The prior art system described above relies on partially reflecting mirrors to fold the light path. Unfortunately, such optical systems are very inefficient in terms of the fraction of the light leaving the display that actually reaches the viewer. For example, the system taught in the '436 patent only transmits {fraction (1/16)}th of the light that leaves the display.

In principle, an optical element having a polarization-dependent coating on a curved surface could be utilized in such displays. However, constructing a polarization-dependent coating by depositing various layers on glass is not feasible. Coatings deposited on glass are isotropic, and hence, a polarization-dependent coating that operates at normal incidence cannot be made.

In addition, any such coating must reflect over a broad band of wavelengths. The preferred coatings from an efficiency point of view are multilayer dielectric coatings. However, such coating systems are too expensive. Hence, broad band reflectors are constructed from metallic coatings, which are not as efficient.

Broadly, it is the object of the present invention to provide an improved polarization-dependent reflector with optical power (curvature), which reflects light of one polarization while transmitting light of the orthogonal polarization.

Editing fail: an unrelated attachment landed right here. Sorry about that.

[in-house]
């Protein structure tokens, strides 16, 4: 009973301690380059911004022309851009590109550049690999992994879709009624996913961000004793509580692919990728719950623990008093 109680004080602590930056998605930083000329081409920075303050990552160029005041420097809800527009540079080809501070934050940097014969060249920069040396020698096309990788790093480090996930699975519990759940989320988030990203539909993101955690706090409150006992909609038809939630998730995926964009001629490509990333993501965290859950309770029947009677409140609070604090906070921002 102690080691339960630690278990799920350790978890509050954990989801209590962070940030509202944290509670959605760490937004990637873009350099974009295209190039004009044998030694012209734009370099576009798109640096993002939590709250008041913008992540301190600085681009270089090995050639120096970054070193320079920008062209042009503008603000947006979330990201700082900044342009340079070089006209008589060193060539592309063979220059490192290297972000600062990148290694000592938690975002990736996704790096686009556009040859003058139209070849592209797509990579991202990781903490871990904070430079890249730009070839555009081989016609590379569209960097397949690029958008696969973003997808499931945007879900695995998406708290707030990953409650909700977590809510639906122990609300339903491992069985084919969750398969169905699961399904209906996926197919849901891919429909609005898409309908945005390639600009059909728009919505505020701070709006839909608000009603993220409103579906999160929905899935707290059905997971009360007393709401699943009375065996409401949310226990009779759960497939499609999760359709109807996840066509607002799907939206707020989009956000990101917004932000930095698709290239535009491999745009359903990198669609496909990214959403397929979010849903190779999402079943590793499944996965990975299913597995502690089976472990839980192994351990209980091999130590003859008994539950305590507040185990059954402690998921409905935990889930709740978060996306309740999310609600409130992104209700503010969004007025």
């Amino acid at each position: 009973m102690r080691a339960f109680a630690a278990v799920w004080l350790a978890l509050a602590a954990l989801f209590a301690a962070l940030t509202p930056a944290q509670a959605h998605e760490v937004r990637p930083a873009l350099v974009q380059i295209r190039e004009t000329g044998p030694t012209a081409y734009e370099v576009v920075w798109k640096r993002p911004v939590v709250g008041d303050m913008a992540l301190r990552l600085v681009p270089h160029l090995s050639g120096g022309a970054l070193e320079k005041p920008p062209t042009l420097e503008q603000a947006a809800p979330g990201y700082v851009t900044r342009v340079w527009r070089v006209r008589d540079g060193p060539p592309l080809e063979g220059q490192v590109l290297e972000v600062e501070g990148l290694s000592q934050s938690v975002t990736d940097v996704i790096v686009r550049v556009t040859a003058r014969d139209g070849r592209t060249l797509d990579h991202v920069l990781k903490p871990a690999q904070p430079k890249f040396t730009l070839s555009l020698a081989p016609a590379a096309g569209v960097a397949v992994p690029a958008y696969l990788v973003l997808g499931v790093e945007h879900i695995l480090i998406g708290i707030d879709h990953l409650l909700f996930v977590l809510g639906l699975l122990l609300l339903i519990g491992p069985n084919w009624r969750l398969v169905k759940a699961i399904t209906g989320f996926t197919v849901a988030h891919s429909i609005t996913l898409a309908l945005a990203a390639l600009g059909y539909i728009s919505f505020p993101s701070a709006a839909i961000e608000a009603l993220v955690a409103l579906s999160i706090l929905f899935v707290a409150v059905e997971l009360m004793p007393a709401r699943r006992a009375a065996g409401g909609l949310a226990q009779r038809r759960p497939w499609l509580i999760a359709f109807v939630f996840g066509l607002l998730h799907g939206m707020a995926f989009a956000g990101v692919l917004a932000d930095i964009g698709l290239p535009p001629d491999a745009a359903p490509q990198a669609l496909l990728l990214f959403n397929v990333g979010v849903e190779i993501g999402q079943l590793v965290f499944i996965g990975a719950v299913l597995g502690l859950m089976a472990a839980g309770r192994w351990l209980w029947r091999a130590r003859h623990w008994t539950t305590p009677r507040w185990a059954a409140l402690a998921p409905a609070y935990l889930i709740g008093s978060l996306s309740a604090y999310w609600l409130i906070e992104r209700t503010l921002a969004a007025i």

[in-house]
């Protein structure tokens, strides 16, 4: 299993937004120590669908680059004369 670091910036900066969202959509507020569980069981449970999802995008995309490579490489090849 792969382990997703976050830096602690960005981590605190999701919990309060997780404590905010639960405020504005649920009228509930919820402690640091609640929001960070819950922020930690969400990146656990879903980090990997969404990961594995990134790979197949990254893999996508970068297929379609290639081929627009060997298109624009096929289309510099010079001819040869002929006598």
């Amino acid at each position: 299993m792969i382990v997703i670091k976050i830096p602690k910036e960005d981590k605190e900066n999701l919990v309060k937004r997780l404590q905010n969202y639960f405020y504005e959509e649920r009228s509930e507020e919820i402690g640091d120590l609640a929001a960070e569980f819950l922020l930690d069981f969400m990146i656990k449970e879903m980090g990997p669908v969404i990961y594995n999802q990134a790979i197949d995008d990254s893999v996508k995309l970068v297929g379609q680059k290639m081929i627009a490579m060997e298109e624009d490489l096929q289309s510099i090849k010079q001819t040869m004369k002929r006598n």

It is a further object of the present invention to provide a broadband polarization-dependent curved reflector that operates at normal incidence.

These and other objects of the present invention will become apparent to those skilled in the art from the following detailed description of the invention and the accompanying drawings.

SUMMARY OF THE INVENTION

The present invention is an optical element constructed from a transparent support having a curved surface and a layer of a polarization-dependent film that is affixed to the curved surface. The polarization-dependent film passes linearly polarized light of a predetermined polarization while reflecting linearly polarized light having a polarization orthogonal to the predetermined polarization. The element is constructed by applying a layer of a transparent adhesive either to the layer of polarization-dependent film or the curved surface. The support and layer of polarization-dependent film are then heated to a temperature above the temperature at which the polarization film can be deformed. The support and layer of polarization-dependent film are then pressed together so as to deform the layer of polarization-dependent film to cause the layer of polarization-dependent film to conform to the curved surface.